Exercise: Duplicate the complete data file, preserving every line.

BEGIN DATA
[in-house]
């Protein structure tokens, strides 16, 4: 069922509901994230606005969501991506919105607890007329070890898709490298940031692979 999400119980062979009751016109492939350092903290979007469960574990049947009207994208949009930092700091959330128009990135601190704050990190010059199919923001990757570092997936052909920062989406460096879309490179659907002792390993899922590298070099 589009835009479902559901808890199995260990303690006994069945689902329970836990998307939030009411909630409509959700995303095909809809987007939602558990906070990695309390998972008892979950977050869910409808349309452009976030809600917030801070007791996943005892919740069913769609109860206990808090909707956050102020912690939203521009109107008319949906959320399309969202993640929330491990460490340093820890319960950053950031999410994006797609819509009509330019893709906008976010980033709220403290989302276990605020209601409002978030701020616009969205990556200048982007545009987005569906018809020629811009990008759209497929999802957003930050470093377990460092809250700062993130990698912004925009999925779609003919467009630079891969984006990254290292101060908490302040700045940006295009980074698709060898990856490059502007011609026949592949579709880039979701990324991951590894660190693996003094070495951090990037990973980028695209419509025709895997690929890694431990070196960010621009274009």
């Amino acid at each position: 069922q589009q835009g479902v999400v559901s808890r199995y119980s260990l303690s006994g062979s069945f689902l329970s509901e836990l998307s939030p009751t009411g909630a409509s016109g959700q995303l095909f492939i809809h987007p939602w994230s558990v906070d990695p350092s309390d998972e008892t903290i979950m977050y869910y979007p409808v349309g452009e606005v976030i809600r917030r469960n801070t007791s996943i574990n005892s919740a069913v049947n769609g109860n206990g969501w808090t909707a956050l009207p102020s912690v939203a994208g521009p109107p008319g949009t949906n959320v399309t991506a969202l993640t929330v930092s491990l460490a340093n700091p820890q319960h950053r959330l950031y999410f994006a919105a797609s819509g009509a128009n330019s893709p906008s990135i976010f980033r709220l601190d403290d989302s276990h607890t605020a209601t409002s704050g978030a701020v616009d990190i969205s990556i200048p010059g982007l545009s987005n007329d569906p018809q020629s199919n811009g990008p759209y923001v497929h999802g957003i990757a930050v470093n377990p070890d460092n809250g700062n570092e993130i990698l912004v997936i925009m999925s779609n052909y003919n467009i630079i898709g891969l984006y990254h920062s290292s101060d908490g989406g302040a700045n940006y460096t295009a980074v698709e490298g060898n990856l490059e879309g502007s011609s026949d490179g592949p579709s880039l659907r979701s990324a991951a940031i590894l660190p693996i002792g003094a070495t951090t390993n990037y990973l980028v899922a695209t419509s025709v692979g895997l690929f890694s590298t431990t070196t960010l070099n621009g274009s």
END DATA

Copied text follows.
[in-house]
């Protein structure tokens, strides 16, 4: 069922509901994230606005969501991506919105607890007329070890898709490298940031692979 999400119980062979009751016109492939350092903290979007469960574990049947009207994208949009930092700091959330128009990135601190704050990190010059199919923001990757570092997936052909920062989406460096879309490179659907002792390993899922590298070099 589009835009479902559901808890199995260990303690006994069945689902329970836990998307939030009411909630409509959700995303095909809809987007939602558990906070990695309390998972008892979950977050869910409808349309452009976030809600917030801070007791996943005892919740069913769609109860206990808090909707956050102020912690939203521009109107008319949906959320399309969202993640929330491990460490340093820890319960950053950031999410994006797609819509009509330019893709906008976010980033709220403290989302276990605020209601409002978030701020616009969205990556200048982007545009987005569906018809020629811009990008759209497929999802957003930050470093377990460092809250700062993130990698912004925009999925779609003919467009630079891969984006990254290292101060908490302040700045940006295009980074698709060898990856490059502007011609026949592949579709880039979701990324991951590894660190693996003094070495951090990037990973980028695209419509025709895997690929890694431990070196960010621009274009």
């Amino acid at each position: 069922q589009q835009g479902v999400v559901s808890r199995y119980s260990l303690s006994g062979s069945f689902l329970s509901e836990l998307s939030p009751t009411g909630a409509s016109g959700q995303l095909f492939i809809h987007p939602w994230s558990v906070d990695p350092s309390d998972e008892t903290i979950m977050y869910y979007p409808v349309g452009e606005v976030i809600r917030r469960n801070t007791s996943i574990n005892s919740a069913v049947n769609g109860n206990g969501w808090t909707a956050l009207p102020s912690v939203a994208g521009p109107p008319g949009t949906n959320v399309t991506a969202l993640t929330v930092s491990l460490a340093n700091p820890q319960h950053r959330l950031y999410f994006a919105a797609s819509g009509a128009n330019s893709p906008s990135i976010f980033r709220l601190d403290d989302s276990h607890t605020a209601t409002s704050g978030a701020v616009d990190i969205s990556i200048p010059g982007l545009s987005n007329d569906p018809q020629s199919n811009g990008p759209y923001v497929h999802g957003i990757a930050v470093n377990p070890d460092n809250g700062n570092e993130i990698l912004v997936i925009m999925s779609n052909y003919n467009i630079i898709g891969l984006y990254h920062s290292s101060d908490g989406g302040a700045n940006y460096t295009a980074v698709e490298g060898n990856l490059e879309g502007s011609s026949d490179g592949p579709s880039l659907r979701s990324a991951a940031i590894l660190p693996i002792g003094a070495t951090t390993n990037y990973l980028v899922a695209t419509s025709v692979g895997l690929f890694s590298t431990t070196t960010l070099n621009g274009s």